NASA SBIR 2015 Solicitation

FORM B - PROPOSAL SUMMARY


PROPOSAL NUMBER: 15-1 H10.01-8807
SUBTOPIC TITLE: Cryogenic Purge Gas Recovery and Reclamation
PROPOSAL TITLE: MEMS Sensor Arrays for Cryogenic Propellant Applications

SMALL BUSINESS CONCERN (Firm Name, Mail Address, City/State/Zip, Phone)
KWJ Engineering, Inc
8430 Central Avenue, Suite 2D
Newark, CA 94560 - 3453
(510) 405-5911

PRINCIPAL INVESTIGATOR/PROJECT MANAGER (Name, E-mail, Mail Address, City/State/Zip, Phone)
Dr. Joseph R Stetter PhD
jrstetter@kwjengineering.com
8430 Central Avenue, Suite C
Newark, CA 94560 - 3457
(510) 405-5911 Extension :210

CORPORATE/BUSINESS OFFICIAL (Name, E-mail, Mail Address, City/State/Zip, Phone)
Mr. Melvin Findlay
mfindlay@kwjengineering.com
8430 Central Avenue, Suite C
Newark, CA 94560 - 3453
(510) 405-5911 Extension :205

Estimated Technology Readiness Level (TRL) at beginning and end of contract:
Begin: 3
End: 5

Technology Available (TAV) Subtopics
Cryogenic Purge Gas Recovery and Reclamation is a Technology Available (TAV) subtopic that includes NASA Intellectual Property (IP). Do you plan to use the NASA IP under the award?
No

TECHNICAL ABSTRACT (Limit 2000 characters, approximately 200 words)
KWJ offers this proposal for a low-power, practical and versatile MEMS sensor platform for NASA applications. The proposed nano-sensor platform is ultra-low power with sub-millisecond electrical response time for thermal conductivity operation. Integration with Pd surface functionalization will lead to enhanced performance for hydrogen sensing and selectivity with helium, while SiC structures can lead to enhanced hydrogen sensing. The KWJ MEMS platform has unique characteristics of small thermal mass and ultra-fast sensor response. The rapid stabilization allows very short operating duty cycles thereby extending battery life while communicating the output in near-real time. The miniature platform enables distributed and stand-alone sensing at low cost and virtually no maintenance and can be integrated with energy harvesting technology for long term remote operation. This adaptable array technology can be employed for detection of hydrogen, oxygen, methane, helium and other hydrocarbons and cryogenic propellants for NASA. In addition to cryogenic system leak detection the platform can address trace levels of nitrogen and water in gaseous helium purge streams. This platform technology offers multiple possibilities for sensor functionality and will create spin-offs for NASA, industrial and medical applications.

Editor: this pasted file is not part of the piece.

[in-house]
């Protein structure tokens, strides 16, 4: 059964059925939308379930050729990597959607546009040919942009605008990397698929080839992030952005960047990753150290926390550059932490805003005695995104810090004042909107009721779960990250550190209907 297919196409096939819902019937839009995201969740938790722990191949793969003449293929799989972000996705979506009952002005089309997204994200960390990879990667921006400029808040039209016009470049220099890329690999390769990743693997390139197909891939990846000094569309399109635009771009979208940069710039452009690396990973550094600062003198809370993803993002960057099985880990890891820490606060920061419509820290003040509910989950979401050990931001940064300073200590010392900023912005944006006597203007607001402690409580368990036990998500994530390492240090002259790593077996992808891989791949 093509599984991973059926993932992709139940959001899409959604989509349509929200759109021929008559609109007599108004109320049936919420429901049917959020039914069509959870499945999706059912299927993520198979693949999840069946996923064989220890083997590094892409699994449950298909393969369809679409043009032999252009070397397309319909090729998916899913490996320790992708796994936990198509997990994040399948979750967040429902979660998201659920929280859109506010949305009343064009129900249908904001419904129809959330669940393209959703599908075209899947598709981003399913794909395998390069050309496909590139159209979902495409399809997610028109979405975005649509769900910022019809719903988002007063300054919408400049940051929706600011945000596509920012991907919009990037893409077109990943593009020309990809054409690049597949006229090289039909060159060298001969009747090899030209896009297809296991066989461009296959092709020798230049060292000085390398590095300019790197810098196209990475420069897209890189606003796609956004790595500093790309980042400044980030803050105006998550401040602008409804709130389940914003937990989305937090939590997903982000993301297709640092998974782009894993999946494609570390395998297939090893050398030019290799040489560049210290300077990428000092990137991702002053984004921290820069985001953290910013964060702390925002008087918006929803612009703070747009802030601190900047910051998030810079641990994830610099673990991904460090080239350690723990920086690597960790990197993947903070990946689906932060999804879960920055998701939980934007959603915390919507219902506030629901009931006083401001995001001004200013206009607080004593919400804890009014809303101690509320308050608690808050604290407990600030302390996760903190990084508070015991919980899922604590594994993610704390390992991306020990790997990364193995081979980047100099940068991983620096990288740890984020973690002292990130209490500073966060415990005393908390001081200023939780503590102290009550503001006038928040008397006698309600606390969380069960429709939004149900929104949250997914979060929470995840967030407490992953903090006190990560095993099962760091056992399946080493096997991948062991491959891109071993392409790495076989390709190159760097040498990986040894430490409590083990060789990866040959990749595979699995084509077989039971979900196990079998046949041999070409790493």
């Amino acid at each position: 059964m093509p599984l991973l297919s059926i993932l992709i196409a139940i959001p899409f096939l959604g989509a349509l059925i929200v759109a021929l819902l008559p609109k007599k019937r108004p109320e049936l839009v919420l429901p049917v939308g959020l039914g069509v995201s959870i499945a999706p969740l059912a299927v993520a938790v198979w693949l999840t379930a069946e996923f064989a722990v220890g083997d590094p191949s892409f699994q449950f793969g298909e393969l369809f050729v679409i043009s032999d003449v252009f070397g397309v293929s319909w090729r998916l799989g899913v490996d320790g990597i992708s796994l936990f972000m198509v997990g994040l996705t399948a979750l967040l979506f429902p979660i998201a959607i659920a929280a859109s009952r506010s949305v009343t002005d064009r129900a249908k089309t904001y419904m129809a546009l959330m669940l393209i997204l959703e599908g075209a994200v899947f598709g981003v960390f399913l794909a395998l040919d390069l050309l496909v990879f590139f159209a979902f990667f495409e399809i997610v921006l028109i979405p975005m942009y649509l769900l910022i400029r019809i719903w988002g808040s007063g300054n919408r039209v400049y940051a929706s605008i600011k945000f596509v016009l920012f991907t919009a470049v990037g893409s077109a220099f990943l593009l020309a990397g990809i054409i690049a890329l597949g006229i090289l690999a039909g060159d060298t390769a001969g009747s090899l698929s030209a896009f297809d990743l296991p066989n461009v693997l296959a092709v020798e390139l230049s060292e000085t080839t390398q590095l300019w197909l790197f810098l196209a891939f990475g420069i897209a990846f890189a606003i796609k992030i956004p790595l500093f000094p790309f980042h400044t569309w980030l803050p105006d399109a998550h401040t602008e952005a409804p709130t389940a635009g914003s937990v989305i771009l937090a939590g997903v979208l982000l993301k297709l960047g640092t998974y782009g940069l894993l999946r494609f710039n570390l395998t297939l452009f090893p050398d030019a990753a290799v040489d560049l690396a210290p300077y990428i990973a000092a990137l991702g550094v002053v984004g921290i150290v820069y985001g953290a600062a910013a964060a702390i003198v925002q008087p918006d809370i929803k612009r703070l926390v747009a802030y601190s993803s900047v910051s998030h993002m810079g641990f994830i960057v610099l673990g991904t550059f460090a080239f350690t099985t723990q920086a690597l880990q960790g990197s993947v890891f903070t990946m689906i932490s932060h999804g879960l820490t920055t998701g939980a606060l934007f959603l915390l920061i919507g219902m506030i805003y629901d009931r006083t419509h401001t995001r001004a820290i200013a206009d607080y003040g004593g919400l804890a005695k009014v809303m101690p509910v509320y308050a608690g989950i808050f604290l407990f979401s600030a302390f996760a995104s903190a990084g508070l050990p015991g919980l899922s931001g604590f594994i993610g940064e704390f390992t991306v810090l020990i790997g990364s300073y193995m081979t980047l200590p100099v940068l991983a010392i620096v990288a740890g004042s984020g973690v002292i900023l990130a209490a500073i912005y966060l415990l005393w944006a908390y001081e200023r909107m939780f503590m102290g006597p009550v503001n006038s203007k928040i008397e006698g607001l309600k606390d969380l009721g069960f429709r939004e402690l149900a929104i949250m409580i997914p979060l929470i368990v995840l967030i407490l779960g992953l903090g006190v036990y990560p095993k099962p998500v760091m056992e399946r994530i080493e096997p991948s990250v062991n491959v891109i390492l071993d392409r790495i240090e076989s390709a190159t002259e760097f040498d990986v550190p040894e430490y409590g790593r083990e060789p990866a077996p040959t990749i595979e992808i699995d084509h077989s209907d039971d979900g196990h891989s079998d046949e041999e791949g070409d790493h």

POTENTIAL NASA COMMERCIAL APPLICATIONS (Limit 1500 characters, approximately 150 words)
The sensor platform developed by the work proposed will address a range of NASA requirements:
Detection of in-space and on-pad leaks from cryogenic storage systems.
Leak detection for propellants and combustibles including hydrogen, methane, oxygen. Leak detection systems operational both in atmospheric conditions and in vacuum with multiple sensors.

POTENTIAL NON-NASA COMMERCIAL APPLICATIONS (Limit 1500 characters, approximately 150 words)
The sensors resulting from this work will also have a broad range of industrial and consumer applications:
Hydrogen storage and transport facilities
Mine safety detection of methane and carbon monoxide
Air quality in automotive passenger cabin during driving
Indoor and building air quality
Breath analysis for patient diagnostics

TECHNOLOGY TAXONOMY MAPPING (NASA's technology taxonomy has been developed by the SBIR-STTR program to disseminate awareness of proposed and awarded R/R&D in the agency. It is a listing of over 100 technologies, sorted into broad categories, of interest to NASA.)
Analytical Instruments (Solid, Liquid, Gas, Plasma, Energy; see also Sensors)
Chemical/Environmental (see also Biological Health/Life Support)
Condition Monitoring (see also Sensors)
Cryogenic/Fluid Systems
Diagnostics/Prognostics
Fuels/Propellants
Microelectromechanical Systems (MEMS) and smaller
Process Monitoring & Control
Storage

Form Generated on 04-23-15 15:37